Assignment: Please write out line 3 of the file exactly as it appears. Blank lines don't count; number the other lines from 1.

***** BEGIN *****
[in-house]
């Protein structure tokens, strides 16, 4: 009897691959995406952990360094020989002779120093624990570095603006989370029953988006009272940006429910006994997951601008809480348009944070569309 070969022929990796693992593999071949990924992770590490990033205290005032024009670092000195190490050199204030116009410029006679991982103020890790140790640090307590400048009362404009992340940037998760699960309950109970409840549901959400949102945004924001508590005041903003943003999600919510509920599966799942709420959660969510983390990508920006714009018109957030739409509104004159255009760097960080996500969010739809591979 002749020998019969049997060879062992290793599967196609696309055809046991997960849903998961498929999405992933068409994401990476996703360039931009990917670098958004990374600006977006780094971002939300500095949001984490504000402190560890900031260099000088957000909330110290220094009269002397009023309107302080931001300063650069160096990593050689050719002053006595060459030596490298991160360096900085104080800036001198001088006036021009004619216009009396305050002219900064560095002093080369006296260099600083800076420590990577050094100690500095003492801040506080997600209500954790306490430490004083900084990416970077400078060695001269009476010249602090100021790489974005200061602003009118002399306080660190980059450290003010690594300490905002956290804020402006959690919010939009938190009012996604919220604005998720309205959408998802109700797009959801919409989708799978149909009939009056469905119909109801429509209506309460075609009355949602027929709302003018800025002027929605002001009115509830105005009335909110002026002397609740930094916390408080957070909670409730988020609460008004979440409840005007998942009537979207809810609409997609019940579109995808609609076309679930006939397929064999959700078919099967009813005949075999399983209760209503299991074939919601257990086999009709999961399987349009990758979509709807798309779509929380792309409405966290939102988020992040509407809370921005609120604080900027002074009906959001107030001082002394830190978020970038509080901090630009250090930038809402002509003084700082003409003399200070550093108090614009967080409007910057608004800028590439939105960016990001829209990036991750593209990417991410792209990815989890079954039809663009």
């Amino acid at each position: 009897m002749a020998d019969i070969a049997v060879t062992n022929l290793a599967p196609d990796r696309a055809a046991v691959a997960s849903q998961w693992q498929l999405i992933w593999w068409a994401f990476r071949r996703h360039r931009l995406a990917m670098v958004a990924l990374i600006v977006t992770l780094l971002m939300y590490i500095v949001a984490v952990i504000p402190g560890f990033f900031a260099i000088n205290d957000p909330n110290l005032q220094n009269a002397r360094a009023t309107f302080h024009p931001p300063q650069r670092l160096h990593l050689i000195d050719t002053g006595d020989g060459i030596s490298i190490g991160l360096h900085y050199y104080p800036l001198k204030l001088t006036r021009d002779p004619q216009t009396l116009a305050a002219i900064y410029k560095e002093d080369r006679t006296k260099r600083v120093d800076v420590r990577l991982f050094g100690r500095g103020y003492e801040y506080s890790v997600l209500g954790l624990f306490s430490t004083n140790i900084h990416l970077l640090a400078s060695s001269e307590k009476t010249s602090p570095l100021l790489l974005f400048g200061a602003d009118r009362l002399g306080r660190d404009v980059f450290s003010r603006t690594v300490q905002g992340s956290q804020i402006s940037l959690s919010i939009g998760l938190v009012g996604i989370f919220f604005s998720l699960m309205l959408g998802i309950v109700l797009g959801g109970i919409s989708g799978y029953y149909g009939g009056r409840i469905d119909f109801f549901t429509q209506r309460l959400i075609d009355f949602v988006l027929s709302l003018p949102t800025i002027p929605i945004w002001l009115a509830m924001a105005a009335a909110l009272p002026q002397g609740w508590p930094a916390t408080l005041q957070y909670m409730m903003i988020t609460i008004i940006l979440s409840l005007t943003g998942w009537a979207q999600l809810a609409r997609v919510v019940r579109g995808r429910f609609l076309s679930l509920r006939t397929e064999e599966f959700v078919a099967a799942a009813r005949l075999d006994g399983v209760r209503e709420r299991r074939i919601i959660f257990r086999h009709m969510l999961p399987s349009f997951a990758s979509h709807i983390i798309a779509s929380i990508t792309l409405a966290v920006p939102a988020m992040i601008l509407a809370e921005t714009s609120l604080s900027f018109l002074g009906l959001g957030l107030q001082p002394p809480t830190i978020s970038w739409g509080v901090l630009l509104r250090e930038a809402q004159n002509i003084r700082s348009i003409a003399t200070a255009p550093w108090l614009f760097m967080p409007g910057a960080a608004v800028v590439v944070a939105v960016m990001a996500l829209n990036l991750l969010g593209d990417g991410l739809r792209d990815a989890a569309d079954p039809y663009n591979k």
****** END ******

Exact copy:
């Amino acid at each position: 009897m002749a020998d019969i070969a049997v060879t062992n022929l290793a599967p196609d990796r696309a055809a046991v691959a997960s849903q998961w693992q498929l999405i992933w593999w068409a994401f990476r071949r996703h360039r931009l995406a990917m670098v958004a990924l990374i600006v977006t992770l780094l971002m939300y590490i500095v949001a984490v952990i504000p402190g560890f990033f900031a260099i000088n205290d957000p909330n110290l005032q220094n009269a002397r360094a009023t309107f302080h024009p931001p300063q650069r670092l160096h990593l050689i000195d050719t002053g006595d020989g060459i030596s490298i190490g991160l360096h900085y050199y104080p800036l001198k204030l001088t006036r021009d002779p004619q216009t009396l116009a305050a002219i900064y410029k560095e002093d080369r006679t006296k260099r600083v120093d800076v420590r990577l991982f050094g100690r500095g103020y003492e801040y506080s890790v997600l209500g954790l624990f306490s430490t004083n140790i900084h990416l970077l640090a400078s060695s001269e307590k009476t010249s602090p570095l100021l790489l974005f400048g200061a602003d009118r009362l002399g306080r660190d404009v980059f450290s003010r603006t690594v300490q905002g992340s956290q804020i402006s940037l959690s919010i939009g998760l938190v009012g996604i989370f919220f604005s998720l699960m309205l959408g998802i309950v109700l797009g959801g109970i919409s989708g799978y029953y149909g009939g009056r409840i469905d119909f109801f549901t429509q209506r309460l959400i075609d009355f949602v988006l027929s709302l003018p949102t800025i002027p929605i945004w002001l009115a509830m924001a105005a009335a909110l009272p002026q002397g609740w508590p930094a916390t408080l005041q957070y909670m409730m903003i988020t609460i008004i940006l979440s409840l005007t943003g998942w009537a979207q999600l809810a609409r997609v919510v019940r579109g995808r429910f609609l076309s679930l509920r006939t397929e064999e599966f959700v078919a099967a799942a009813r005949l075999d006994g399983v209760r209503e709420r299991r074939i919601i959660f257990r086999h009709m969510l999961p399987s349009f997951a990758s979509h709807i983390i798309a779509s929380i990508t792309l409405a966290v920006p939102a988020m992040i601008l509407a809370e921005t714009s609120l604080s900027f018109l002074g009906l959001g957030l107030q001082p002394p809480t830190i978020s970038w739409g509080v901090l630009l509104r250090e930038a809402q004159n002509i003084r700082s348009i003409a003399t200070a255009p550093w108090l614009f760097m967080p409007g910057a960080a608004v800028v590439v944070a939105v960016m990001a996500l829209n990036l991750l969010g593209d990417g991410l739809r792209d990815a989890a569309d079954p039809y663009n591979k």